CHILDREN in the Borders aged five to 11 years old will receive details of their coronavirus vaccination appointment over the coming days.

Those in this age group will be vaccinated in community clinics from March 19.

Appointments are being scheduled according to age, with 11-year-olds invited first, followed by those aged eight to 10 and then those between five and seven years old.

Where there are siblings, efforts are being made to invite them to back-to-back appointments to avoid multiple trips for families, according to an NHS Borders spokesperson.

Nicola Macdonald, clinical service manager of vaccination at NHS Borders, said: “We continue to prioritise those five to 11-year-olds who are at risk, or who live with someone who is severely immunosuppressed.

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“The benefits of vaccination far outweigh the risks for children in this cohort and we urge parents and carers to read all the information available to them on NHS Inform when making their decision.

“All other five to 11-year-olds will receive their appointment letters in due course, with older children invited first and families invited together wherever possible.”

Children in this age group are being offered a paediatric dose of the vaccine, which is a third of the size of an adult dose.

Those with specific medical conditions or who live with someone who is severely immunosuppressed are eligible for two doses at least eight weeks apart, and those who are severely immunosuppressed are eligible for three doses at least eight weeks apart.

All other children are being offered two doses at least 12 weeks apart.

Those who have specific medical conditions which place them at greater risk from COVID-19 will continue to be prioritised.

Details of how to rearrange unsuitable appointments are included in the letters.

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Health secretary Humza Yousaf said: “Throughout the pandemic it has been our intention that we follow the clinical and scientific evidence available to us and I’d like to once again thank the JCVI for their hard work in scrutinising the science and providing clear guidance.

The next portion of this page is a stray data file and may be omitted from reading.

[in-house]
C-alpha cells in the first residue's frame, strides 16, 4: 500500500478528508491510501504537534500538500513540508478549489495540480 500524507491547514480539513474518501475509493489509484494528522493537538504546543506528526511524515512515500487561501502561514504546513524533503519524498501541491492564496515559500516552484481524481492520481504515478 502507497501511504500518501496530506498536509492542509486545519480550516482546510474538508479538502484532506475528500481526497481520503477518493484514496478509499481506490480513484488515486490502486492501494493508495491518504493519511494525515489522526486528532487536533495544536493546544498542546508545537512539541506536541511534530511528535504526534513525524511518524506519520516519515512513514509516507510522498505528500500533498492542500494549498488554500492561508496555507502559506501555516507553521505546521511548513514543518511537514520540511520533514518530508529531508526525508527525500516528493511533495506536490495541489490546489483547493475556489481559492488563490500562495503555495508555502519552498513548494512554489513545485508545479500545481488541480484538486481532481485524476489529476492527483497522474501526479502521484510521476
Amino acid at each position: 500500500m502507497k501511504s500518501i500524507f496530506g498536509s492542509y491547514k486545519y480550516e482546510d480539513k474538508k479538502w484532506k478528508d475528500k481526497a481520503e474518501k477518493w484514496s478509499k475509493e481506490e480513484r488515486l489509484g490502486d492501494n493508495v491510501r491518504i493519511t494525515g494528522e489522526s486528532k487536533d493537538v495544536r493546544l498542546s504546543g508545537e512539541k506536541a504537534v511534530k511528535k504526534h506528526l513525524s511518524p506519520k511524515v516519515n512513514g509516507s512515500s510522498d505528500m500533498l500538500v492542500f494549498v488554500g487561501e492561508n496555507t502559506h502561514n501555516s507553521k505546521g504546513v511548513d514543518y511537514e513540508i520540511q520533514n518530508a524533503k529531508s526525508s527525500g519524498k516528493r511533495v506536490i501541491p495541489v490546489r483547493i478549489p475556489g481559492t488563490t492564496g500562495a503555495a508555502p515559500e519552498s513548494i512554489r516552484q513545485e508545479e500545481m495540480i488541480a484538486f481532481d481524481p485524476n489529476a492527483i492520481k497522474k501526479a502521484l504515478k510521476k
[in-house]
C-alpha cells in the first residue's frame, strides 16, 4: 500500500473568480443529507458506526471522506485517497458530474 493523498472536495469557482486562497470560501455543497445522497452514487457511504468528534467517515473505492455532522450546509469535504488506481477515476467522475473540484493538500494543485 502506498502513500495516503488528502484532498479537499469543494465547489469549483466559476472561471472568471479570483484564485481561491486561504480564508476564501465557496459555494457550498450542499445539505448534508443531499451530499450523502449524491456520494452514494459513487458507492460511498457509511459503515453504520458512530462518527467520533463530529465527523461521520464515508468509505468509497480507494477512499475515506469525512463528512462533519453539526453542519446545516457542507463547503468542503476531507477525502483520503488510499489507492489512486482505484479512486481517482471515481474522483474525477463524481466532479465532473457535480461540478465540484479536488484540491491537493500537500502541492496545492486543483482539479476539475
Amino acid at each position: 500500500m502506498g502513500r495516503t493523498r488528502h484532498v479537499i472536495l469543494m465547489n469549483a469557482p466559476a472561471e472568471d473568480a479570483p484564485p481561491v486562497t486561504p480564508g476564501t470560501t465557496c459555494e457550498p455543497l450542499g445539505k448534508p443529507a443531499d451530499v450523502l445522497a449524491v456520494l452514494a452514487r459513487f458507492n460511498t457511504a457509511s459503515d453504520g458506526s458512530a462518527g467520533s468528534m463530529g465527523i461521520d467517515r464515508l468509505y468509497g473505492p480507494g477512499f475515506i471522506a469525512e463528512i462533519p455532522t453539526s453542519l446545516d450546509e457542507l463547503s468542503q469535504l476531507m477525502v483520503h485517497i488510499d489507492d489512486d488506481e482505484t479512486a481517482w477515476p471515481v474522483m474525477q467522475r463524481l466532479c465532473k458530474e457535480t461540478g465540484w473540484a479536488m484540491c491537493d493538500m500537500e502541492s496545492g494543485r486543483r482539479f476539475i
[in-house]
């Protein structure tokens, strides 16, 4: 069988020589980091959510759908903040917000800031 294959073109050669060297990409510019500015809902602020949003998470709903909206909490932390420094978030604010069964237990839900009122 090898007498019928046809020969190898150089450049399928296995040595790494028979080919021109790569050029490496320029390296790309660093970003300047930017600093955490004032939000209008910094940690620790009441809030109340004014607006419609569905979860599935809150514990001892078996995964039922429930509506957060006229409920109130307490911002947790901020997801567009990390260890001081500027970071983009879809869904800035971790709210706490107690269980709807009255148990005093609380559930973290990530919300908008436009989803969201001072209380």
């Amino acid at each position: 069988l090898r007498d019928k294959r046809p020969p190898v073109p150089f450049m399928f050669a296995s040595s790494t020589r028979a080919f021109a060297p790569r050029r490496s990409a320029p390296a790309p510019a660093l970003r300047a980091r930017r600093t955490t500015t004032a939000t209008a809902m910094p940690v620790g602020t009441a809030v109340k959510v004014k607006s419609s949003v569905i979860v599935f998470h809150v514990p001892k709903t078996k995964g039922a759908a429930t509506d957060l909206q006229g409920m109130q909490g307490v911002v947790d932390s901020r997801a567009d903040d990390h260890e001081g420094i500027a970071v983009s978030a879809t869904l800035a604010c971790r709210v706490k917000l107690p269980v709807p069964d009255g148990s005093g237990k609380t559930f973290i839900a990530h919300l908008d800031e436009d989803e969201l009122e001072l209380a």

“Scotland has one of the highest uptake rates for vaccination anywhere in the world and vaccination continues to be the cornerstone of our battle against COVID-19.

“The very high vaccination rates achieved so far have helped us considerably on our path back to normality and we urge everyone to take up their invitation when it is offered.”

Meanwhile, Borderers aged 75 and over, and those individuals aged 12 years and over who are immunosuppressed will soon be called forward for their second booster vaccination.

People in those groups will be invited as they become eligible from at least 24 weeks after their last booster, with the first groups receiving appointments from March 31.

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NHS Borders’ teams will begin vaccinating residents in care homes for older adults from March 16.

Ms Macdonald added: “We know that these high priority groups are at greater risk of serious illness from COVID-19, and following further advice from the JCVI, we are now offering a second booster dose of the vaccine to these people.

“Vaccination has been our most effective tool against coronavirus, and getting fully vaccinated is the best way to protect yourself, especially if you are at greater risk from the virus.

“I continue to encourage everyone to receive the doses they are eligible for as and when they are called forward.”